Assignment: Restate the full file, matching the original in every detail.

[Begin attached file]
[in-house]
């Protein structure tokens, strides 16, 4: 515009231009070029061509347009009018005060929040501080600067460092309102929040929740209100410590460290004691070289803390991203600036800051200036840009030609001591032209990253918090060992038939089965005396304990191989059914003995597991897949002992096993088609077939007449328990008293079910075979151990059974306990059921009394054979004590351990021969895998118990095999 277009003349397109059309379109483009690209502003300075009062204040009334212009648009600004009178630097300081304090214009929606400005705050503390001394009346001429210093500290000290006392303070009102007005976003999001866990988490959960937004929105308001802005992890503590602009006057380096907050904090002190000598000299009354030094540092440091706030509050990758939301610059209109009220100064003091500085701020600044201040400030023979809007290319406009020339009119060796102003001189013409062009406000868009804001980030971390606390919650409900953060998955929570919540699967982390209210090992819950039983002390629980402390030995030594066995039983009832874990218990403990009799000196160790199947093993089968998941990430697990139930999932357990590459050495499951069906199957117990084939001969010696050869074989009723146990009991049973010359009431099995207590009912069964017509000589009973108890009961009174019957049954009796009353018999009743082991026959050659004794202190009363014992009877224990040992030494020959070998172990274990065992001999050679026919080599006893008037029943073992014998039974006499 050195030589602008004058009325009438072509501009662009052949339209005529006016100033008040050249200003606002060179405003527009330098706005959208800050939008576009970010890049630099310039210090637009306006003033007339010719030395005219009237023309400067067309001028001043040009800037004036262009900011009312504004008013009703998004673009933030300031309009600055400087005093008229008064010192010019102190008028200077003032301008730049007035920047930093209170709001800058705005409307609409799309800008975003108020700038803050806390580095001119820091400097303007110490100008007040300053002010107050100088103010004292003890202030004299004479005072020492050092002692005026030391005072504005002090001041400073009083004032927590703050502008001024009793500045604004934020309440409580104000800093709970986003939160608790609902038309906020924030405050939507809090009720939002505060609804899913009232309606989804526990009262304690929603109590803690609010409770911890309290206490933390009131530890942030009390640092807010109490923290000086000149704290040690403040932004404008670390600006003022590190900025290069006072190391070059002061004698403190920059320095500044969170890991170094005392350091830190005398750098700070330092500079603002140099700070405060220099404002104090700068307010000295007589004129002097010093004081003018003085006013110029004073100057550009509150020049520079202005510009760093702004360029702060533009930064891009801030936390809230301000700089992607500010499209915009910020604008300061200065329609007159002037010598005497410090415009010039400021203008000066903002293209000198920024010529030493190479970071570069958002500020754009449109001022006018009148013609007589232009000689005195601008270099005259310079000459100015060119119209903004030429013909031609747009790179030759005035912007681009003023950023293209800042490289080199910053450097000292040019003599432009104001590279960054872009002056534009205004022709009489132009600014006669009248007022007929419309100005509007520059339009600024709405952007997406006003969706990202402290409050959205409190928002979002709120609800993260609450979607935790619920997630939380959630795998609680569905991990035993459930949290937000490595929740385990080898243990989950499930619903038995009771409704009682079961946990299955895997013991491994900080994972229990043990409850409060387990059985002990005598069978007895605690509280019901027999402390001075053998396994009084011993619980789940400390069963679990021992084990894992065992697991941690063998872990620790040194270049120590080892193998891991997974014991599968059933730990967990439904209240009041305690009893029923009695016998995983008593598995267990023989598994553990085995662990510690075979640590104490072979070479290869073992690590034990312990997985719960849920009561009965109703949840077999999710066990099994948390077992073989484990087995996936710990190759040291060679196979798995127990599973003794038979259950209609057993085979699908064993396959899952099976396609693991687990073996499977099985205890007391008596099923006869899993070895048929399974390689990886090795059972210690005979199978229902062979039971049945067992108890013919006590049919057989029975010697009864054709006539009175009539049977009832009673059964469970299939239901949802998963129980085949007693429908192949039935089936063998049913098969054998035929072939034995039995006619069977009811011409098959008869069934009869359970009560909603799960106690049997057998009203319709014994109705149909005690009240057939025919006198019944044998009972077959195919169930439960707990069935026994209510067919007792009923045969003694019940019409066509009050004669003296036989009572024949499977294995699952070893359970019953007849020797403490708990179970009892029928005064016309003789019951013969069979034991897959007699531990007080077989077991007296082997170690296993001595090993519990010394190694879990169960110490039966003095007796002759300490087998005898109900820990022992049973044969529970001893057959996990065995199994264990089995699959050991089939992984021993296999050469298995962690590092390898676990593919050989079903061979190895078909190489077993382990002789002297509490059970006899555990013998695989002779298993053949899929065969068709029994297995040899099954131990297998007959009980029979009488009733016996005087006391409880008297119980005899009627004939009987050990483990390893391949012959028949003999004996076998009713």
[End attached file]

[in-house]
């Protein structure tokens, strides 16, 4: 515009231009070029061509347009009018005060929040501080600067460092309102929040929740209100410590460290004691070289803390991203600036800051200036840009030609001591032209990253918090060992038939089965005396304990191989059914003995597991897949002992096993088609077939007449328990008293079910075979151990059974306990059921009394054979004590351990021969895998118990095999 277009003349397109059309379109483009690209502003300075009062204040009334212009648009600004009178630097300081304090214009929606400005705050503390001394009346001429210093500290000290006392303070009102007005976003999001866990988490959960937004929105308001802005992890503590602009006057380096907050904090002190000598000299009354030094540092440091706030509050990758939301610059209109009220100064003091500085701020600044201040400030023979809007290319406009020339009119060796102003001189013409062009406000868009804001980030971390606390919650409900953060998955929570919540699967982390209210090992819950039983002390629980402390030995030594066995039983009832874990218990403990009799000196160790199947093993089968998941990430697990139930999932357990590459050495499951069906199957117990084939001969010696050869074989009723146990009991049973010359009431099995207590009912069964017509000589009973108890009961009174019957049954009796009353018999009743082991026959050659004794202190009363014992009877224990040992030494020959070998172990274990065992001999050679026919080599006893008037029943073992014998039974006499 050195030589602008004058009325009438072509501009662009052949339209005529006016100033008040050249200003606002060179405003527009330098706005959208800050939008576009970010890049630099310039210090637009306006003033007339010719030395005219009237023309400067067309001028001043040009800037004036262009900011009312504004008013009703998004673009933030300031309009600055400087005093008229008064010192010019102190008028200077003032301008730049007035920047930093209170709001800058705005409307609409799309800008975003108020700038803050806390580095001119820091400097303007110490100008007040300053002010107050100088103010004292003890202030004299004479005072020492050092002692005026030391005072504005002090001041400073009083004032927590703050502008001024009793500045604004934020309440409580104000800093709970986003939160608790609902038309906020924030405050939507809090009720939002505060609804899913009232309606989804526990009262304690929603109590803690609010409770911890309290206490933390009131530890942030009390640092807010109490923290000086000149704290040690403040932004404008670390600006003022590190900025290069006072190391070059002061004698403190920059320095500044969170890991170094005392350091830190005398750098700070330092500079603002140099700070405060220099404002104090700068307010000295007589004129002097010093004081003018003085006013110029004073100057550009509150020049520079202005510009760093702004360029702060533009930064891009801030936390809230301000700089992607500010499209915009910020604008300061200065329609007159002037010598005497410090415009010039400021203008000066903002293209000198920024010529030493190479970071570069958002500020754009449109001022006018009148013609007589232009000689005195601008270099005259310079000459100015060119119209903004030429013909031609747009790179030759005035912007681009003023950023293209800042490289080199910053450097000292040019003599432009104001590279960054872009002056534009205004022709009489132009600014006669009248007022007929419309100005509007520059339009600024709405952007997406006003969706990202402290409050959205409190928002979002709120609800993260609450979607935790619920997630939380959630795998609680569905991990035993459930949290937000490595929740385990080898243990989950499930619903038995009771409704009682079961946990299955895997013991491994900080994972229990043990409850409060387990059985002990005598069978007895605690509280019901027999402390001075053998396994009084011993619980789940400390069963679990021992084990894992065992697991941690063998872990620790040194270049120590080892193998891991997974014991599968059933730990967990439904209240009041305690009893029923009695016998995983008593598995267990023989598994553990085995662990510690075979640590104490072979070479290869073992690590034990312990997985719960849920009561009965109703949840077999999710066990099994948390077992073989484990087995996936710990190759040291060679196979798995127990599973003794038979259950209609057993085979699908064993396959899952099976396609693991687990073996499977099985205890007391008596099923006869899993070895048929399974390689990886090795059972210690005979199978229902062979039971049945067992108890013919006590049919057989029975010697009864054709006539009175009539049977009832009673059964469970299939239901949802998963129980085949007693429908192949039935089936063998049913098969054998035929072939034995039995006619069977009811011409098959008869069934009869359970009560909603799960106690049997057998009203319709014994109705149909005690009240057939025919006198019944044998009972077959195919169930439960707990069935026994209510067919007792009923045969003694019940019409066509009050004669003296036989009572024949499977294995699952070893359970019953007849020797403490708990179970009892029928005064016309003789019951013969069979034991897959007699531990007080077989077991007296082997170690296993001595090993519990010394190694879990169960110490039966003095007796002759300490087998005898109900820990022992049973044969529970001893057959996990065995199994264990089995699959050991089939992984021993296999050469298995962690590092390898676990593919050989079903061979190895078909190489077993382990002789002297509490059970006899555990013998695989002779298993053949899929065969068709029994297995040899099954131990297998007959009980029979009488009733016996005087006391409880008297119980005899009627004939009987050990483990390893391949012959028949003999004996076998009713």